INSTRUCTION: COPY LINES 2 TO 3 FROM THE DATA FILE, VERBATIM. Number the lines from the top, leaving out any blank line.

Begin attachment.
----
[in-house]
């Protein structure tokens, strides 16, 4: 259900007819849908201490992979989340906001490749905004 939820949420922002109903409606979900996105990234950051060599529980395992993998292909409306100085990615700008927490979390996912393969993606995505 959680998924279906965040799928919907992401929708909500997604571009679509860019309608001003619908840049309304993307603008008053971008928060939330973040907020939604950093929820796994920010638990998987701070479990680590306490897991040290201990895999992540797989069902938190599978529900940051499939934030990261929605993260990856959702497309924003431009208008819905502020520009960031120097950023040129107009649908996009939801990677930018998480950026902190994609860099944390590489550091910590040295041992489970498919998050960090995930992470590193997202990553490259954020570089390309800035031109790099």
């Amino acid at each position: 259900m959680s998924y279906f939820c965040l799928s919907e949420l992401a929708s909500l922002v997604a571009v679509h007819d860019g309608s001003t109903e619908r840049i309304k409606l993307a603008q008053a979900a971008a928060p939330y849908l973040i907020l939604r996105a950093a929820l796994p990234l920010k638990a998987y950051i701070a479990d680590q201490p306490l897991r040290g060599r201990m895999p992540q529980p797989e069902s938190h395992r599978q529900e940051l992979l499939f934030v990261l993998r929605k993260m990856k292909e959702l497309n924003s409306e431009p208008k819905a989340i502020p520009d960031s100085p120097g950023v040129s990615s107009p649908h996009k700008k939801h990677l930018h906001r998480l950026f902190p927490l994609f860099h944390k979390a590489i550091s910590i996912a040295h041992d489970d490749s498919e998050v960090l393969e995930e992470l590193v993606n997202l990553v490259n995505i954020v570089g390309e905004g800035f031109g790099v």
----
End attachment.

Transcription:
């Protein structure tokens, strides 16, 4: 259900007819849908201490992979989340906001490749905004 939820949420922002109903409606979900996105990234950051060599529980395992993998292909409306100085990615700008927490979390996912393969993606995505 959680998924279906965040799928919907992401929708909500997604571009679509860019309608001003619908840049309304993307603008008053971008928060939330973040907020939604950093929820796994920010638990998987701070479990680590306490897991040290201990895999992540797989069902938190599978529900940051499939934030990261929605993260990856959702497309924003431009208008819905502020520009960031120097950023040129107009649908996009939801990677930018998480950026902190994609860099944390590489550091910590040295041992489970498919998050960090995930992470590193997202990553490259954020570089390309800035031109790099």
């Amino acid at each position: 259900m959680s998924y279906f939820c965040l799928s919907e949420l992401a929708s909500l922002v997604a571009v679509h007819d860019g309608s001003t109903e619908r840049i309304k409606l993307a603008q008053a979900a971008a928060p939330y849908l973040i907020l939604r996105a950093a929820l796994p990234l920010k638990a998987y950051i701070a479990d680590q201490p306490l897991r040290g060599r201990m895999p992540q529980p797989e069902s938190h395992r599978q529900e940051l992979l499939f934030v990261l993998r929605k993260m990856k292909e959702l497309n924003s409306e431009p208008k819905a989340i502020p520009d960031s100085p120097g950023v040129s990615s107009p649908h996009k700008k939801h990677l930018h906001r998480l950026f902190p927490l994609f860099h944390k979390a590489i550091s910590i996912a040295h041992d489970d490749s498919e998050v960090l393969e995930e992470l590193v993606n997202l990553v490259n995505i954020v570089g390309e905004g800035f031109g790099v």